Most surgeons use the TAPP or TEP techniques. The IPOM technique can sometimes cause adhesions and perforations.

What to Expect Before and After Hernia Surgery

Hernia patients should arrange for someone to take them to and from the hospital on the day of the surgery. They will also need someone to stay with them for at least a few days after the surgery.

Doctors may tell patients to stop using aspirin or blood thinners a week before surgery. These medicines can slow clotting and cause excess bleeding during surgery. Using the medicines may slow the healing process.

Hernia mesh surgery is usually an outpatient procedure. That means patients do not have to stay overnight in the hospital. Patients may experience pain as they heal after surgery. Patients should expect several days or longer to recover.

Recovering from hernia mesh surgery can take several days to several weeks. It depends on the procedure and the patient’s condition. Patients should tell their doctor as soon as possible about any problems they notice.

Lawsuit Information
Patients experiencing serious complications after hernia mesh surgery are filing lawsuits. Learn more about pending cases.
View Lawsuits

How Much Do Hernia Surgeries Cost?

A 2017 survey estimated the cost of all types of hernia surgery is between $5,800 and $7,800. The survey looked at insurance databases.

Results showed doctors charged $850 for the procedure. The remaining $5,000 to $7,000 was for hospital charges. These included items such as operating rooms and anesthesia.

Medicare Coverage
The chances a person will get a hernia rises from 10 percent to 50 percent by the time a person is 75. Medicare will cover at least part of the cost for most of these patients.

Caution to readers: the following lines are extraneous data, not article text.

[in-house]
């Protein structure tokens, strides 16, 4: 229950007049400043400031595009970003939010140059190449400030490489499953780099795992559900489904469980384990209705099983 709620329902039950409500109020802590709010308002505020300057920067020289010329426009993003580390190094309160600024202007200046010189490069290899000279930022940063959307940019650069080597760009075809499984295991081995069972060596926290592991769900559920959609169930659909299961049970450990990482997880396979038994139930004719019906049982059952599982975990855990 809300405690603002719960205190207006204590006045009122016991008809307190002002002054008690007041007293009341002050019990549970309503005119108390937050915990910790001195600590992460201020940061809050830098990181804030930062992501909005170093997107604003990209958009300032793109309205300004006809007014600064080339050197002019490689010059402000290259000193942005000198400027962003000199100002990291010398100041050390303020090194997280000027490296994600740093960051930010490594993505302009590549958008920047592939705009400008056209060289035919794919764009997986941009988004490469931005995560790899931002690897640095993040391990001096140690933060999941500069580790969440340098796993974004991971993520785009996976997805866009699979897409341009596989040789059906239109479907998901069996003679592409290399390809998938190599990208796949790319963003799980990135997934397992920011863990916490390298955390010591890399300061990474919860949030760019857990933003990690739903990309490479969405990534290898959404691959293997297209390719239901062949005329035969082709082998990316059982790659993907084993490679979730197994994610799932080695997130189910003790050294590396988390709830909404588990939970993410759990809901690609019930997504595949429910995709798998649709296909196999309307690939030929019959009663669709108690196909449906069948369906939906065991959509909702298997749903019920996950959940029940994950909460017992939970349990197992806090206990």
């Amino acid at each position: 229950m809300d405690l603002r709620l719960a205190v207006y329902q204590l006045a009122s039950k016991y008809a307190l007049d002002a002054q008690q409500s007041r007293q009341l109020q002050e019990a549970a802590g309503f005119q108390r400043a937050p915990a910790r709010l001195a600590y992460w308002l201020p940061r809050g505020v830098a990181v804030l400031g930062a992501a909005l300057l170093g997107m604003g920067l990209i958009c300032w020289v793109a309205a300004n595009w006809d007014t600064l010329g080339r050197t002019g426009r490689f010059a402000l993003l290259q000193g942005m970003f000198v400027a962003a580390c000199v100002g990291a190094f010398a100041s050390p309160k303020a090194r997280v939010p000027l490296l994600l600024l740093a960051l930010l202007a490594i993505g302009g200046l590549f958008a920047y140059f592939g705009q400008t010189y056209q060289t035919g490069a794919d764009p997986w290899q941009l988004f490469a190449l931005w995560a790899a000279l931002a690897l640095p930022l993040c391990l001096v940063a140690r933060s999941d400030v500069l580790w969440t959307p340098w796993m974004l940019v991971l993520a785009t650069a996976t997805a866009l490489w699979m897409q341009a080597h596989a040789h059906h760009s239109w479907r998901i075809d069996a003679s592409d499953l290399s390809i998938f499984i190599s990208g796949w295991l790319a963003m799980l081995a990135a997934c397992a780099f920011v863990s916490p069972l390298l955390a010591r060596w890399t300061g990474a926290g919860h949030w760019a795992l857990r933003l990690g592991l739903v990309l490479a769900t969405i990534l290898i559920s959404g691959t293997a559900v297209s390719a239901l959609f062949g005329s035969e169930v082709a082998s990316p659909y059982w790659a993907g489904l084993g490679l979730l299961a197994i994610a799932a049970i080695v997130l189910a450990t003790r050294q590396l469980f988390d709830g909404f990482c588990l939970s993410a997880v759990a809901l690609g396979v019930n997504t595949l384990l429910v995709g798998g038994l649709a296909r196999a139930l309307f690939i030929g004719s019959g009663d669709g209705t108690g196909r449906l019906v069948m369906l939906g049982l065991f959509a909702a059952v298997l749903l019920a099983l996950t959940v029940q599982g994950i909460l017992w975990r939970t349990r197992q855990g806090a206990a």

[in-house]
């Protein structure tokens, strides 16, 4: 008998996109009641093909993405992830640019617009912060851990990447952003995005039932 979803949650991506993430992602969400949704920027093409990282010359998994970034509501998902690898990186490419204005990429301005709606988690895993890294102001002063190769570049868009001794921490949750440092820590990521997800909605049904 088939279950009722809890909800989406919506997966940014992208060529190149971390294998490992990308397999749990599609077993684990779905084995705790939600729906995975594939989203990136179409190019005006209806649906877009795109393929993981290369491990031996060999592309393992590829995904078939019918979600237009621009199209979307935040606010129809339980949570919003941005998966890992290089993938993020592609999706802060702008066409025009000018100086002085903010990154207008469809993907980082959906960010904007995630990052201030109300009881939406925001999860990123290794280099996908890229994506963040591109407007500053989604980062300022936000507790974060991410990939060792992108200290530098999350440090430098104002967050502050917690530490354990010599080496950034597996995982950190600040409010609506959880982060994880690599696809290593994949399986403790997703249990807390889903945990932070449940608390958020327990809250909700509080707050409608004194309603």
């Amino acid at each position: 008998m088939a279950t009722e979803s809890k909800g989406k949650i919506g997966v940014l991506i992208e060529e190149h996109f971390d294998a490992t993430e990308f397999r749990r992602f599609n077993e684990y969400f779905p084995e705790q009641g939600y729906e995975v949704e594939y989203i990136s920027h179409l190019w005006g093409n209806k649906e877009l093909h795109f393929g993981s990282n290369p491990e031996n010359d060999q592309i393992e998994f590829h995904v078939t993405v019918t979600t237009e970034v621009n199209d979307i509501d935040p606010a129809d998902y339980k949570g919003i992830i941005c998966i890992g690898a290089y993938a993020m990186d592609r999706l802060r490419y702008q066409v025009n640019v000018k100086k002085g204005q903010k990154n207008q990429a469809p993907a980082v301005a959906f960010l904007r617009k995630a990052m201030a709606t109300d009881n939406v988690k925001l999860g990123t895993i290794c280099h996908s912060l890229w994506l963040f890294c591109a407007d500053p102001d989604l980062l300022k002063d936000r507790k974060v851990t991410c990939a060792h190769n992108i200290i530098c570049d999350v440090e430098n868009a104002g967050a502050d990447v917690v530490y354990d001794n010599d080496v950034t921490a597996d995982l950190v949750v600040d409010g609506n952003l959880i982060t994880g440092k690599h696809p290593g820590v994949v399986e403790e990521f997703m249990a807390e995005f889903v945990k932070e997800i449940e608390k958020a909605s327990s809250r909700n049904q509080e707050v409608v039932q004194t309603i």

Medicare Part B covers 80 percent of outpatient procedures, including hernia surgeries.

Serious Complications Can Result in Hernia Mesh Revision Surgery

Hernia repair with surgical mesh can lead to complications. Surgery is the only way to correct some of the most serious hernia mesh complications.

A surgeon may have to remove healthy tissue to repair damage. Surgeons may also have to remove part of the intestines if tissue adheres to the mesh.

Hernia Mesh Complications Reported to the FDA Include:
  • Severe pain
  • Serious infections around the mesh
  • Severe reactions to mesh
  • Mesh adhering to internal organs
  • Bowel obstruction
  • Hernia recurrence

Please seek the advice of a medical professional before making health care decisions.

Terry Turner
Written By Terry Turner Writer

Terry Turner has been writing articles and producing news broadcasts for more than 25 years. He covers FDA policy, proton pump inhibitors, and medical devices such as hernia mesh, IVC filters, and hip and knee implants. An Emmy-winning journalist, he has reported on health and medical policy issues before Congress, the FDA and other federal agencies. Some of his qualifications include:

  • American Medical Writers Association (AMWA) and The Alliance of Professional Health Advocates member
  • Centers for Disease Control and Prevention Health Literacy certificates
  • Original works published or cited in Washington Examiner, MedPage Today and The New York Times
  • Appeared as an expert panelist on hernia mesh lawsuits on the BBC
Edited By
Emily Miller
Emily Miller Managing Editor
Medically Reviewed By
Dr. John A. Daller
Dr. John A. Daller American Board of Surgery

14 Cited Research Articles writers follow rigorous sourcing guidelines and cite only trustworthy sources of information, including peer-reviewed journals, court records, academic organizations, highly regarded nonprofit organizations, government reports and interviews with qualified experts. Review our editorial policy to learn more about our process for producing accurate, current and balanced content.